Assistance Animals (SIDEBARS) Lawsuit paves way for paws on campus

Jenna Kuczkowski

Lawsuit paves way for paws on campus

Assistance animals have only been allowed in on-campus residence halls since January 2016, which was the result of a 2014 lawsuit filed by the U.S. Department of Justice against Kent State.

Jacqueline Luke, a former geography major who graduated in 2013 and suffered from anxiety attacks, was wrongfully denied the accommodation of an untrained therapy dog. Luke signed a non-disclosure agreement, not allowing her to comment.

Luke wanted to keep a dog in her residence after a university psychologist recommended that the animal would help alleviate her anxiety and made a request through Student Accessibility Services (SAS).

The university’s refusal drove her to file a complaint with the U.S. Department of Housing and Urban Development, which later sued Kent State.

According to the lawsuit, Kent State employees refused to allow students with psychological or emotional disabilities to have assistance animals in university housing.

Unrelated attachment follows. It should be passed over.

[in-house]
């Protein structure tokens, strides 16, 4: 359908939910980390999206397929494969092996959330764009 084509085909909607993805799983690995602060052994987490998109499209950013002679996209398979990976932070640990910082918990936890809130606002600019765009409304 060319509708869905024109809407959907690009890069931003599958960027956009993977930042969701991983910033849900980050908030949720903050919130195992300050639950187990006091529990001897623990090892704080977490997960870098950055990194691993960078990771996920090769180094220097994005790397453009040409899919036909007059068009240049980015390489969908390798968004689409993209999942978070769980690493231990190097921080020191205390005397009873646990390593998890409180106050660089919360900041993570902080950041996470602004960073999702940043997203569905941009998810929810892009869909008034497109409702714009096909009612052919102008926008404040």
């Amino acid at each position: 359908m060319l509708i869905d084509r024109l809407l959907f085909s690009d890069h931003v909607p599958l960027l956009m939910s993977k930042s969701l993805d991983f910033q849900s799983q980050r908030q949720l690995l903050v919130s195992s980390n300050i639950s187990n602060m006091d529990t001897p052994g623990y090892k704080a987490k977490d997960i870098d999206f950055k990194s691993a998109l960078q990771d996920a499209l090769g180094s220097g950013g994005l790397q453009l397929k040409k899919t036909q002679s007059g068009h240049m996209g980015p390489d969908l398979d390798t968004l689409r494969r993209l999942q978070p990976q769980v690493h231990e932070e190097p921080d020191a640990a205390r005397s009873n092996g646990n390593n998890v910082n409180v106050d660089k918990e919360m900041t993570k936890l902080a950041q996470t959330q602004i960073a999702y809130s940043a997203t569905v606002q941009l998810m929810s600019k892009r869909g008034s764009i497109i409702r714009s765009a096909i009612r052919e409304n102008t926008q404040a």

The suit also charged Kent State with discriminating against students with psychological and emotional disabilities who need to live with assistance animals and instead, favor accommodating students with other types of disabilities, such as mobility disabilities or vision impairments.

In January 2016, Kent State employees involved in the case signed a consent decree, or a settlement where someone agrees to take specific actions without admitting fault for the situation that led to the lawsuit.

The document stated Kent State would implement the “Policy on Reasonable Accommodations and Assistance Animals in University Housing” on campus and agreed to begin offering accommodations for students struggling with mental health issues, such as anxiety or depression.


How to apply for an assistance animal

Jenna Kuczkowski

To apply for an assistance animal, students must first register with SAS and set up an appointment to meet with Julie Di Biasio, interim director for SAS, to talk about their needs.

From there, students can submit an application for permission to have an assistance animal on campus.

With this application, students need to provide written proof from a licensed doctor or psychiatrist.

If approved, students will then be required to provide vet records and go through further meetings with SAS.

If not approved, the student can seek legal advice if he feels that he was wrongfully denied.

Jenna Kuczkowski is a general assignment editor, contact her at [email protected].